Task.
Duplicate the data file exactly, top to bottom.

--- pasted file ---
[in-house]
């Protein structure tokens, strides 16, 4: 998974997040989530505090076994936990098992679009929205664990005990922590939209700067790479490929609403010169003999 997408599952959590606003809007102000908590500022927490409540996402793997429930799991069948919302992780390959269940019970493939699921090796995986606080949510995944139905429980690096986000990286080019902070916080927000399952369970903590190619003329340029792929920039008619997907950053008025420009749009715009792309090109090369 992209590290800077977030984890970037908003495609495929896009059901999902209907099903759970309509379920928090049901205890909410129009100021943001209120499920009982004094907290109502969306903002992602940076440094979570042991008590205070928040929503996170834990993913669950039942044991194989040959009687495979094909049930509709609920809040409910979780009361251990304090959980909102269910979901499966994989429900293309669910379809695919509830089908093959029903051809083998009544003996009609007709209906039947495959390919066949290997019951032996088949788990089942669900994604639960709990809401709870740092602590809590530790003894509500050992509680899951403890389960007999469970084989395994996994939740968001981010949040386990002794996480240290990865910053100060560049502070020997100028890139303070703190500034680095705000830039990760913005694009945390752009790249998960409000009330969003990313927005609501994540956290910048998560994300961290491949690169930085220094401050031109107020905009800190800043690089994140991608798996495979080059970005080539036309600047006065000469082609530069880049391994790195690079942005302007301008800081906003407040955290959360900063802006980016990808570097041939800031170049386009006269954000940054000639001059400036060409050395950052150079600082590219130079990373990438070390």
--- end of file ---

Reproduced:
[in-house]
């Protein structure tokens, strides 16, 4: 998974997040989530505090076994936990098992679009929205664990005990922590939209700067790479490929609403010169003999 997408599952959590606003809007102000908590500022927490409540996402793997429930799991069948919302992780390959269940019970493939699921090796995986606080949510995944139905429980690096986000990286080019902070916080927000399952369970903590190619003329340029792929920039008619997907950053008025420009749009715009792309090109090369 992209590290800077977030984890970037908003495609495929896009059901999902209907099903759970309509379920928090049901205890909410129009100021943001209120499920009982004094907290109502969306903002992602940076440094979570042991008590205070928040929503996170834990993913669950039942044991194989040959009687495979094909049930509709609920809040409910979780009361251990304090959980909102269910979901499966994989429900293309669910379809695919509830089908093959029903051809083998009544003996009609007709209906039947495959390919066949290997019951032996088949788990089942669900994604639960709990809401709870740092602590809590530790003894509500050992509680899951403890389960007999469970084989395994996994939740968001981010949040386990002794996480240290990865910053100060560049502070020997100028890139303070703190500034680095705000830039990760913005694009945390752009790249998960409000009330969003990313927005609501994540956290910048998560994300961290491949690169930085220094401050031109107020905009800190800043690089994140991608798996495979080059970005080539036309600047006065000469082609530069880049391994790195690079942005302007301008800081906003407040955290959360900063802006980016990808570097041939800031170049386009006269954000940054000639001059400036060409050395950052150079600082590219130079990373990438070390």